Here’s an Insider Look at Some of Google’s Famous CafeteriasOctober 1, 2015
- Alex BroekmanWords
Often, among the first three things people ask about working at Google is: “Is the food as amazing as everyone says it is?” Serious Eats has described Google’s cafeterias’ offerings as, “insanely awesome,” and Business Insider once published “22 Mouthwatering Pictures of Google’s Legendary Free Food.” However, much of the fanfare around the food originates from the experience one might receive at one of the cafés on the Mothership (aka: the Mountain View campus). But what about everywhere else? Here’s an account of 5 local offices and campuses all over the world and my favorite foodie features from each of them.
Destination #1: Google Tokyo
At the Tokyo office you have 2 buffet-style cafeteria choices. The cafes are divided by cuisine—first, Japanese, and second Western (or, well, the Japanese fusion version of Western). Both follow a farm-to-table concept on much of the produce, and include detailed title cards in front of each buffet item stating macros (protein, carbohydrates, and fats) and calories per serving. At my favorite of the two (the Japanese option), they serve traditional Japanese fare for breakfast every morning, and have refrigerators where hydroponic herbs are kept to pick fresh (fresh mint with your tea, anyone?). Also, the “Live Station” theme for lunch changes daily (from soba to ramen to sushi and so on).
At this office, the emphasis is on not just healthy choices but fresh choices, too.
Bonus Points at the Café For…
- The varieties of fresh vegetables
- The ability to watch your macros
- Super traditional Japanese fare (NATTO!)
- BENTOS FOR TAKE-AWAY!
Destination #2: Google Jakarta
Much smaller than many of the others, our Jakarta office has one cafeteria in it (affectionately—and very locally—named), “Warung Mbah Google”—Warung being the local word for “eatery/cooking-house” most commonly seen on the roadside, and Mbah being a term of reverence a la Tito/Uncle Google). The Warung offers lunch and afternoon snacks/”makan sore” (or as we call it in the Philippines: merienda), but is open 24/7 with fridges and pantries of available treats in case workers get hungry.
For lunch, there is always a small salad bar, a dessert, a plate of fruit, and a main buffet usually featuring: 1 live station (casseroles, baked pastas, tacos, etc.), 1 soup station, 2 vegetables, 2 proteins, and a choice between red/brown or white rice. The emphasis here is more on having all the elements of a balanced meal, and employees routinely get involved in offering both saintly and sinful dish ideas to rotate throughout the quarter.
Favorite LunchI love it when they do Indonesian food—it’s what they do best!
Destination #3: Google Singapore
The Singapore office is where I’ve had most of my work meals, and by virtue of that, it is the one I find the most difficult to find “favorites” at. But here are some of the things I love most about the “Goopitiam” anyway.
For starters, the café sports an open kitchen, and several buffets for both breakfast and lunch. At breakfast, they have an egg station, a waffle/pancakes station, freshly baked breads, an Indian breakfast selection, an Asian breakfast selection, a Western breakfast selection, and a salad and fruits bar (including cereals, milks, yogurts, and other dairies and dips such as cottage cheese, guacamole, and more). The menu is typically quite predictable, often offering oatmeal and blueberries and various roasted nuts, but my favorite thing about breakfast at The Goop is the fresh, fluffy waffles (like none I’ve ever had anywhere else: thin and crispy “skin” on the outside, soft and moist and incredibly light and airy on the inside, with a buttery kick to them).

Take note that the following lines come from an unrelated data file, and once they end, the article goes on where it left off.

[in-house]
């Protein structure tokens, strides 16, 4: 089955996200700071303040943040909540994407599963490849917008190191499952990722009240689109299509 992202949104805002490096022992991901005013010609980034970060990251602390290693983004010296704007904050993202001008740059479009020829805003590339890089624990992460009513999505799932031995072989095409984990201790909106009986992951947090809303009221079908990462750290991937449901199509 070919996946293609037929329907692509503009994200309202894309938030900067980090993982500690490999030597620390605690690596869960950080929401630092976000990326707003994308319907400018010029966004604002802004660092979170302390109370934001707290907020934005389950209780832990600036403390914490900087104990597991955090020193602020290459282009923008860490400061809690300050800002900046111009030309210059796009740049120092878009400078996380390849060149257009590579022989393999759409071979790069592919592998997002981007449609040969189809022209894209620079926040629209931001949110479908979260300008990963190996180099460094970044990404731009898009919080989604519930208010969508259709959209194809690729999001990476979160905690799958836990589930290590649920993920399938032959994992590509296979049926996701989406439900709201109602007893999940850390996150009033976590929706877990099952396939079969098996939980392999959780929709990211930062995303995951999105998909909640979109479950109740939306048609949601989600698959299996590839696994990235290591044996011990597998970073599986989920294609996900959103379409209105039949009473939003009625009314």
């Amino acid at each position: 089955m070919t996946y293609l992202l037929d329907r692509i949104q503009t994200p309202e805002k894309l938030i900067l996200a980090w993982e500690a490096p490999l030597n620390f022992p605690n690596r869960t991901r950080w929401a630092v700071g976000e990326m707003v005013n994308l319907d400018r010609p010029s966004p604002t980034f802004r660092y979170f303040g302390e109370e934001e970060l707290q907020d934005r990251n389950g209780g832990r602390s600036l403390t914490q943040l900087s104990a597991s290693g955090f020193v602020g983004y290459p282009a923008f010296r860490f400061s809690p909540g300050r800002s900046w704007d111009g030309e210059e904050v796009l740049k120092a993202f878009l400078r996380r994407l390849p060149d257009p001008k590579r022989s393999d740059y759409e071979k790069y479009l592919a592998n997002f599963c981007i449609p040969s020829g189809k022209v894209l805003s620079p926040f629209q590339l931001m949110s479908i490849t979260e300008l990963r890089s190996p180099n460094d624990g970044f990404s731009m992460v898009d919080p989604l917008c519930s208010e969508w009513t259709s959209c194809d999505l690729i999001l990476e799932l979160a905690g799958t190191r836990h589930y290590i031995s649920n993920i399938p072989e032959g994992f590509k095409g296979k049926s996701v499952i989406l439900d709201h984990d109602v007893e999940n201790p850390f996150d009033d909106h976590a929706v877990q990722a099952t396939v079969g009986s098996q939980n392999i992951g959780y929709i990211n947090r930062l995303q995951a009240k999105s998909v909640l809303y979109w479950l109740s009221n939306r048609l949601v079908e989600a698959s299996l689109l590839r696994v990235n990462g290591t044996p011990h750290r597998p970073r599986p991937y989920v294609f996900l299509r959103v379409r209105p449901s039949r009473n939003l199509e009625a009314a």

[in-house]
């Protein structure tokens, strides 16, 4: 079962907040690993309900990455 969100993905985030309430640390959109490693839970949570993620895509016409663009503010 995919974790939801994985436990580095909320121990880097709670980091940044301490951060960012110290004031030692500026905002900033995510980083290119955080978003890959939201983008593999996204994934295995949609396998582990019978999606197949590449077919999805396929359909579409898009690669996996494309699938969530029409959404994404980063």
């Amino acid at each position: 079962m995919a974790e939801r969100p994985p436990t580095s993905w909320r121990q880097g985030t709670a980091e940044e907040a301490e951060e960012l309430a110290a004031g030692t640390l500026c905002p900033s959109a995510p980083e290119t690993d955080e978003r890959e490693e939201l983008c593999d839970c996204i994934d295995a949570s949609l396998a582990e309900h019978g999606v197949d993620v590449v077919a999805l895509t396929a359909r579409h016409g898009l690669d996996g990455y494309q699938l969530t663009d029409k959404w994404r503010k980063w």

For lunch, the café offers an Asian section, a Western section, a live station (often for carvings of roasts like duck, beef, pork, chicken, and so on; or fresh soups and dumplings), a dessert bar, a cheese selection, a fruit bar, a salad bar, and an Indian section. They also often have a sandwich area as well, which serves the same fare as what is served a couple of floors up in the Deli.
Possibly the best thing about this café is the amount of variety all in one place, and the emphasis again on healthy and balanced meals. Though they do not label everything with calories and macros as they do in Japan, they ensure all items indicate every allergen/potential dietary restriction (dairy, eggs, gluten, nuts, etc).
A quick look at what some of the buffet trays look like sometimes:
Destination #4: Google Kuala Lumpur
The Kuala Lumpur office, like the Jakarta office, is also smaller and home to only one café. There, they also serve different cuisines in rotation: most commonly Malaysian, Indian, Chinese, Thai, and western. There is always a sandwich corner where one can “grab-and-go” lunches and snacks, a live station (for things like fresh thosai—Indian dal pancake), a fruit bar, a salad bar, and two dessert options. They serve both breakfast and lunch there, but my best experiences have been over lunch, where much of the local Malaysian and Indian-influenced flare takes center stage.
Favorite Western Lunch
Favorite Asian Lunch
Destination #5: The Mothership
For good measure, I of course will include the Googleplex. At the main campus, there is no lack of choice—with multiple cafes offering specific cuisines, such as Masa for Mexican (build your own burritos, a salad bar, and more), and Slice and Yoshka’s for predominantly Mediterranean fare (everything from fresh Italian pizzas, to a salad bar of fresh pita breads, babbaganoush, hummus, and more), and Charley’s for a mixed bag of western/continental selections (plenty of American choices). Almost all of the cafes serve all three meals, and offer bento boxes for you to grab-and-go as needed, which is a great thing to have with such a large campus.